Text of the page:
Today I wanted to share my first time soap-making experience with you, a basic explanation of the process, along with some recommendations if you’d like to try it yourself! Learning how to make my own soap from scratch was one of my New Year’s resolutions for this year. In the past couple years, I’ve started this journey of trying to be more self-sufficient and old fashioned. The idea of being able to make the things we need instead of buying them commercially-made at the store just seems so fun and quaint and awesome to me. I just love it for some reason! Its an empowering feeling to be able to make your own things from the raw ingredients. It saves money, allows you to control exactly what is in the product, is superior in quality, and it also gives you that wonderful productive, proud feeling of handcrafting something all by yourself! Looking at a beautiful batch of homemade soap that you created gives you all those wonderful feelings. Its also just great to have this kind of knowledge and to have so many various skills. ALSO…I just have to add this in there- Homemade soap is worlds better than store bought. (Isn’t everything homemade better than store-bought?) I think so! Interested in soap-making? Read on to learn about soap making, and my personal recommendations for equipment and safety gear!
Disclosure: This post contains affiliate links that earn me a small commission if you make a purchase through them. They don’t cost you any extra. As always, I only link to products I actually use and recommend myself!
The Basics of Soap-making
Soap is a mixture of oils or fats and lye that have undergone a chemical reaction to saponify the oils and turn them into soap! (In a nutshell!) Lye is sodium hydroxide (NaOH is the chemical name) which is a strong alkaline substance. It is very dangerous to work with lye, so safety must be the top concern when working with it or making soap. Once the soap has become neutralized, no lye remains in the finished soap so it is perfectly safe. Measurements must also be calculated very precisely to ensure that you have the appropriate amount of lye and oils. Most people use a lye calculator online, like this one, or follow tried and true recipes very carefully. I’ll explain the process roughly, but if you wish to make soap and you haven’t done this before, I highly recommend reading a book about it, watching video tutorials, or making your first batch with an experienced soap-maker who can show you the ropes! I read The Everything Soap Making Book to learn everything I could before I dove into the project of actually making my soap. I highly recommend reading this book, or a similar soap-making book to learn more in depth about it!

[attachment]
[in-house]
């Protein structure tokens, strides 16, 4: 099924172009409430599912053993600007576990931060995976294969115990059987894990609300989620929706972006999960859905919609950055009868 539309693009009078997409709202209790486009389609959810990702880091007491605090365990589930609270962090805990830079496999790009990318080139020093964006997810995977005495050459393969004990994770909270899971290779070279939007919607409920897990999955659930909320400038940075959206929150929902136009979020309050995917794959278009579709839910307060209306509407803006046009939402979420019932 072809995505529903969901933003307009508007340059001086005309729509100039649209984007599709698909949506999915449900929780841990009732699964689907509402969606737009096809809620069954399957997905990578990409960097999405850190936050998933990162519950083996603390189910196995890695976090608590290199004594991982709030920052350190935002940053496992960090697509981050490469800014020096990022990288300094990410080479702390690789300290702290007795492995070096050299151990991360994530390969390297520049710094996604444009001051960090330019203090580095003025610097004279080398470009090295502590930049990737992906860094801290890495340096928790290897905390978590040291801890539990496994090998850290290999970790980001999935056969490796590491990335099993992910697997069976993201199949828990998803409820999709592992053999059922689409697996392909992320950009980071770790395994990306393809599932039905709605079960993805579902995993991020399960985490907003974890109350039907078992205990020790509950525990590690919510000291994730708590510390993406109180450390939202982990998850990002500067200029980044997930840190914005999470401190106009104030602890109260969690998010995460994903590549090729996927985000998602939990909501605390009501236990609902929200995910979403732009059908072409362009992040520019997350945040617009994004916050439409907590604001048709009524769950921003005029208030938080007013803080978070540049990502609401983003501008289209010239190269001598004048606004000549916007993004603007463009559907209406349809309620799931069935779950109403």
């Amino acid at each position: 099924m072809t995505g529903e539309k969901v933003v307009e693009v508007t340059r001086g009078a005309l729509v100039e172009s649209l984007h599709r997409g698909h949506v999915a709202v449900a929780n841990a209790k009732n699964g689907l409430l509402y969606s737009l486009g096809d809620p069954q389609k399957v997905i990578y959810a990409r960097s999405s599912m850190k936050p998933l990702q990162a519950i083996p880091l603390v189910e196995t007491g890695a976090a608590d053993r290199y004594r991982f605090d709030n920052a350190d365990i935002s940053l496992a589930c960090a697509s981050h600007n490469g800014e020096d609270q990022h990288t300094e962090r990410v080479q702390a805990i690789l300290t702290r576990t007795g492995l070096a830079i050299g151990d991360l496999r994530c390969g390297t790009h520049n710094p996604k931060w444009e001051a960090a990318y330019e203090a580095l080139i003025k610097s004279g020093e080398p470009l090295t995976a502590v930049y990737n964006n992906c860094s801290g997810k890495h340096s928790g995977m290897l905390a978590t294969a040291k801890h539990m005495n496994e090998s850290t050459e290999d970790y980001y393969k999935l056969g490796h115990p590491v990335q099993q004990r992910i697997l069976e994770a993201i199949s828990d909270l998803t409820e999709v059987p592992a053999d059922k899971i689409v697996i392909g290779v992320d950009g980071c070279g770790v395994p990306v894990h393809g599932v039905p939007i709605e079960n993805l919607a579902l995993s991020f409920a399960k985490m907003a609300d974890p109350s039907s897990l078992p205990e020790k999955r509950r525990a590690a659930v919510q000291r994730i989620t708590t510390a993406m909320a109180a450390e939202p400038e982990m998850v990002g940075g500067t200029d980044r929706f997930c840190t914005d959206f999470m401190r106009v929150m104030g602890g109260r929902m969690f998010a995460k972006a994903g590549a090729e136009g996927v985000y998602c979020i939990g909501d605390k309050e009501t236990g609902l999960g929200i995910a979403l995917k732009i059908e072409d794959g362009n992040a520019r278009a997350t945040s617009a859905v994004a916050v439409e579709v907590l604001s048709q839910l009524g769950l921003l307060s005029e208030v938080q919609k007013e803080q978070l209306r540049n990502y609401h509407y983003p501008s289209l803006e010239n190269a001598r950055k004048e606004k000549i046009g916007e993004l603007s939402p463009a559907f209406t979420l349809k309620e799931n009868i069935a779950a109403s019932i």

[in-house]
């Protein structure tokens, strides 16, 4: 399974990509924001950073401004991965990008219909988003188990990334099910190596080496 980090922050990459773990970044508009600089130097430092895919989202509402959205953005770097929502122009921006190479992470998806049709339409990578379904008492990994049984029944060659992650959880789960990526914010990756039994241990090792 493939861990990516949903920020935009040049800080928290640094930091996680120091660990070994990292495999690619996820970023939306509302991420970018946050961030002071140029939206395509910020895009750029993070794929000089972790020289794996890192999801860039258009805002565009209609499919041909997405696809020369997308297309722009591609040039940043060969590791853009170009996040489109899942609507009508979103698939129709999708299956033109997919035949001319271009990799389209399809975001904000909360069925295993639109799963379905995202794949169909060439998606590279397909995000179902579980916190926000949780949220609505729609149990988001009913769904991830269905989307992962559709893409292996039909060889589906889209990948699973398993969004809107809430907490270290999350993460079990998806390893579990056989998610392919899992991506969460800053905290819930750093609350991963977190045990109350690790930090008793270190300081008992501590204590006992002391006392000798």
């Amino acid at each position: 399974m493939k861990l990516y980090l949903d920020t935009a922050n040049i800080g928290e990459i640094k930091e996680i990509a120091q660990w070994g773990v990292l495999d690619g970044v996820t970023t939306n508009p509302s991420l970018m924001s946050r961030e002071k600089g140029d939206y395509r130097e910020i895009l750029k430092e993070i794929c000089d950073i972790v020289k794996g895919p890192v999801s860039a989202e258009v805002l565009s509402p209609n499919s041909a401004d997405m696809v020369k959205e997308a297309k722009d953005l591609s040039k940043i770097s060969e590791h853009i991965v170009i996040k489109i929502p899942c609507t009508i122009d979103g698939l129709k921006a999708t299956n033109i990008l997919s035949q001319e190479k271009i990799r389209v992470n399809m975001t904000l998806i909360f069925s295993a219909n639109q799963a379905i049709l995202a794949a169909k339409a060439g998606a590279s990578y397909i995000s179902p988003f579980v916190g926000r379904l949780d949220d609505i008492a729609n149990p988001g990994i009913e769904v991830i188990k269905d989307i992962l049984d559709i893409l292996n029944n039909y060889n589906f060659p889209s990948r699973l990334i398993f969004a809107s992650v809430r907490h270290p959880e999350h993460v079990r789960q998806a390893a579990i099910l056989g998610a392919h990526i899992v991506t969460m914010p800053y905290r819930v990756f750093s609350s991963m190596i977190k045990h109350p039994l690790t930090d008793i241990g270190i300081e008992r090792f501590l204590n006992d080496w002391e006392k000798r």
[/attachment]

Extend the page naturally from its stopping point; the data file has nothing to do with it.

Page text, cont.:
Cold Process Soap
The traditional method of making soap is cold process. In this method, the soap must “cure” for 4-6 weeks before using it. The soap bars are still highly alkaline when you finish making them so they must sit out to neutralize the lye. Here is the basic process:
1.- Melt your oils together.
2.- Prepare your lye solution by pouring lye (I ordered this one) into water or other liquid (Never pour water into lye, always pour lye into water!)
3.- Your lye/water solution will become extremely hot. Wait for the temperature to drop below 130 degrees. I use this thermometer which is perfect for soap making!)
4.- Pour your lye solution into your melted oils.
5.- Stir until the soap batter has come to “trace”. I use an emersion blender (this one is great!) to speed up the trace process. It usually takes 3-4 minutes of stirring with an emersion blender before the water and oils have emulsified and become trace. Trace is when the liquid thickens and becomes almost a cake-batter-like consistency.
6.- Add any fragrances or add-ins to your soap batter, mix, and pour the batter into your soap mold. (I use this one and love it! The soap pops out easily and the mold maintains its shape without bowing out from the soap batter. Its a little more expensive than other options I found, but this one had the best reviews. Most of the other molds required a heavier duty frame to put the mold in to prevent it from bowing out.)
7.- In 3-4 days, un-mold your soap and cut into bars. (I use this wavy crinkle cutter, which I love. The texture it creates is lovely.)